Facebook & Twitter



Music is Love: One Love Manchester

Benefit concert ‘One Love Manchester’ proves that music brings people together in the wake of recent terror attacks in the UK.

Hey everyone,

I’ve been a little bit quiet lately, but if you follow me on my social media then you’ll know that I, like many others, tuned into BBC One’s coverage of the ‘One Love Manchester’ benefit concert on Sunday June 4th. Held at Old Trafford Cricket Ground, thousands of fans gathered at the charity event organised by pop singer Ariana Grande, to honour and raise funds for victims of the recent terror attack which took place after one of her shows in the city, killing 22 people and injuring hundreds more.

Being a music lover, I find solace and comfort in my favourite songs and will never be able to describe the feeling that can only come from truly connecting with a track, and being able to relate to someone else’s words on such a deep level. By extension, going to gigs is a way of celebrating and experiencing the joy and atmosphere that only a live show can bring. As I sat watching ‘One Love Manchester’ the poignancy of the whole event really hit me, even through my TV screen – and you’d only have to glance at Twitter to see that I wasn’t the only one.

I see concerts as a place of magic, of community, of belonging. There’s always the sense that, whatever you’re going through is left at the door and for those few hours, nothing else matters. Nothing but the music and the atmosphere that surrounds you. Coming together with total strangers but being united in the fact that you all believe in something, you all believe in this. ‘One Love Manchester’ really embodied that spirit, and showed that hate and fear will never overpower it.

Katy Perry’s words at One Love Manchester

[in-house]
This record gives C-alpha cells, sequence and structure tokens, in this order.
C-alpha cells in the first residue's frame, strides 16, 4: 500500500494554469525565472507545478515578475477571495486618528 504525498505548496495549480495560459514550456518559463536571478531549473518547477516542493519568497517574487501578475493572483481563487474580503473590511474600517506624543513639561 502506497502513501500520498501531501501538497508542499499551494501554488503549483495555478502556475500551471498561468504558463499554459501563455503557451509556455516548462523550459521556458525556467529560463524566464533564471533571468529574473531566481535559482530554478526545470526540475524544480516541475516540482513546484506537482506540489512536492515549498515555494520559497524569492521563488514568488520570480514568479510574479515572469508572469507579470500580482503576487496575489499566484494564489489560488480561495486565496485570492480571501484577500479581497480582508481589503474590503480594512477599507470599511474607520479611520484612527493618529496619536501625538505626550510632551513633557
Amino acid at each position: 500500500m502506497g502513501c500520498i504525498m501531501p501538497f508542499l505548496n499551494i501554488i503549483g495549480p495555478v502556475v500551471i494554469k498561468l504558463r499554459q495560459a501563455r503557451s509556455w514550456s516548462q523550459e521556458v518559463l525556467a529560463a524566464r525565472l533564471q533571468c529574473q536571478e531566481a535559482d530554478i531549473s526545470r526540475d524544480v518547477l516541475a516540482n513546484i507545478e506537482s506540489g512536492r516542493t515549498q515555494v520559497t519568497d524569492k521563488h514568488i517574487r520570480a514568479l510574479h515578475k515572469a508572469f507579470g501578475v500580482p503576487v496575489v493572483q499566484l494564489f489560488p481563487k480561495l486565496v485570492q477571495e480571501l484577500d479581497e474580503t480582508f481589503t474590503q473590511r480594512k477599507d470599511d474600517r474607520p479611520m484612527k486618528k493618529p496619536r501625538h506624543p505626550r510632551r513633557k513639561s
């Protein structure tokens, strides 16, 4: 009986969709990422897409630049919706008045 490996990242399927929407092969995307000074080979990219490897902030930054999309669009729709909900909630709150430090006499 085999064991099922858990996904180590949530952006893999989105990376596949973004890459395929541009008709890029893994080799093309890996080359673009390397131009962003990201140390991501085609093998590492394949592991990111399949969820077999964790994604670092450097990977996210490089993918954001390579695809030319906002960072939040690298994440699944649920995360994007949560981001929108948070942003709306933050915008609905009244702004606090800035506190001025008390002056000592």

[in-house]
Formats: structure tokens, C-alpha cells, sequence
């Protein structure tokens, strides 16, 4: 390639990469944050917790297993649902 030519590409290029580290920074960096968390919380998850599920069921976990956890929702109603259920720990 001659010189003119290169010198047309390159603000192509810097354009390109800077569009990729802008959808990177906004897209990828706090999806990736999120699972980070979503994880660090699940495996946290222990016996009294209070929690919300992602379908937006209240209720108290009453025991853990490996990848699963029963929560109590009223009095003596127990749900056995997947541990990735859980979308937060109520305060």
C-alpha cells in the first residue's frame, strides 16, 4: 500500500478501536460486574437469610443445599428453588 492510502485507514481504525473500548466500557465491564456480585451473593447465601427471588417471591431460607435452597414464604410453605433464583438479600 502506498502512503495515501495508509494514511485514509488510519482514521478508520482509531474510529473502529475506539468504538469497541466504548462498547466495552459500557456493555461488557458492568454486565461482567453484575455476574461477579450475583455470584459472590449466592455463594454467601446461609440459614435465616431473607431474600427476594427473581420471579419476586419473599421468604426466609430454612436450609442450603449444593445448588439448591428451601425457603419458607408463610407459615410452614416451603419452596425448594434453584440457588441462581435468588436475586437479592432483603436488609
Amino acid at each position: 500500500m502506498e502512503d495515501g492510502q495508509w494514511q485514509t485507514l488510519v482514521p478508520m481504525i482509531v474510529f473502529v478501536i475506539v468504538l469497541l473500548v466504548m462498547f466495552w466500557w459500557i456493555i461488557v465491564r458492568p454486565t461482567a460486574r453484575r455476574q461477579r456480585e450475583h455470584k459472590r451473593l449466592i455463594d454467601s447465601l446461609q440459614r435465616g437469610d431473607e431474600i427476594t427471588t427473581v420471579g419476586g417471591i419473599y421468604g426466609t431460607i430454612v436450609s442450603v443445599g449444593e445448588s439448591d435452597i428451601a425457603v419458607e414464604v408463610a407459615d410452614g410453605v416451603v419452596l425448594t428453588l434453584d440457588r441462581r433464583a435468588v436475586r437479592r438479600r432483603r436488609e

There was a sense of strength and resilience at the core of the whole show; the artists playing tracks with powerful, inspirational vibes. From Robbie Williams’ moving renditions of ‘Strong’ and classic track ‘Angels’, to Katy Perry’s sassy performance of ‘Part of Me’, the message was clear: we will not be beaten. We will not be afraid.

Headliner Ariana Grande shared the stage with many of the other acts involved, including coming together with Miley Cyrus for a duet of Crowded House track ‘Don’t Dream It’s Over’, as well as joining forces with Coldplay to wow the audience with a heartfelt cover of popular Oasis number, ‘Don’t Look Back In Anger.’

The 23 year old starlet also joined The Black Eyed Peas onstage for a performance of their 2003 number one single ‘Where Is The Love’. Upon its release the song topped the charts in 13 countries – including the UK where it occupied the number one spot for seven weeks – and is the epitome of the reason for the entire event. Lyrically, it addresses mindless acts of terrorism and asks, where is the love and compassion we should have for each other as human beings; making it as relevant now as it was back then.

Throughout every single act – including the likes of Little Mix, Niall Horan, Pharrell Williams, and Liam Gallagher – the 50,000 strong crowd sang, danced, and cried along to every single word. Many of the artists gave heartfelt speeches and were also overcome with emotion during their sets, none more so than Grande herself. As the night drew to a close, the young talent welcomed all the artists to the stage and thanked them for being involved, before launching into a heart-wrenching performance of her track ‘One Last Time’ – giving a goosebumps-inducing meaning to the song.

I have a huge amount of respect for Ariana Grande for organising the event and to all the artists who took part in some way, the entire concert overflowed with emotion and the love hung thick in the air – whether you were there or watching at home. Grande ended the night with a powerful version of ‘Over The Rainbow’, a beautiful moment that saw her become tearful. As she thanked and told the audience she loved them, it was evident that she herself is still deeply affected by what happened two weeks ago, but her spirit in organising the show and carrying on in spite of that is undisputedly endearing.

There is absolutely no denying the poignancy of the show as a whole, and of live music in general. To be so wrapped up in a song, to be able to scream the words at the top of your lungs because it means so much to you; and then to hear hundreds of other people doing the exact same thing, for the same reason is an amazingly moving feeling. The beautifully haunting sound of all the voices blending into one is truly something to be experienced and, in this particular incidence, knowing the reasons behind One Love Manchester: paying tribute to those who were lost or injured in the attack, you couldn’t not be moved by it.

Did you catch ‘One Love Manchester’ on BBC One last Sunday? What did you think of the show? I’d love to hear your thoughts in the comments. 🙂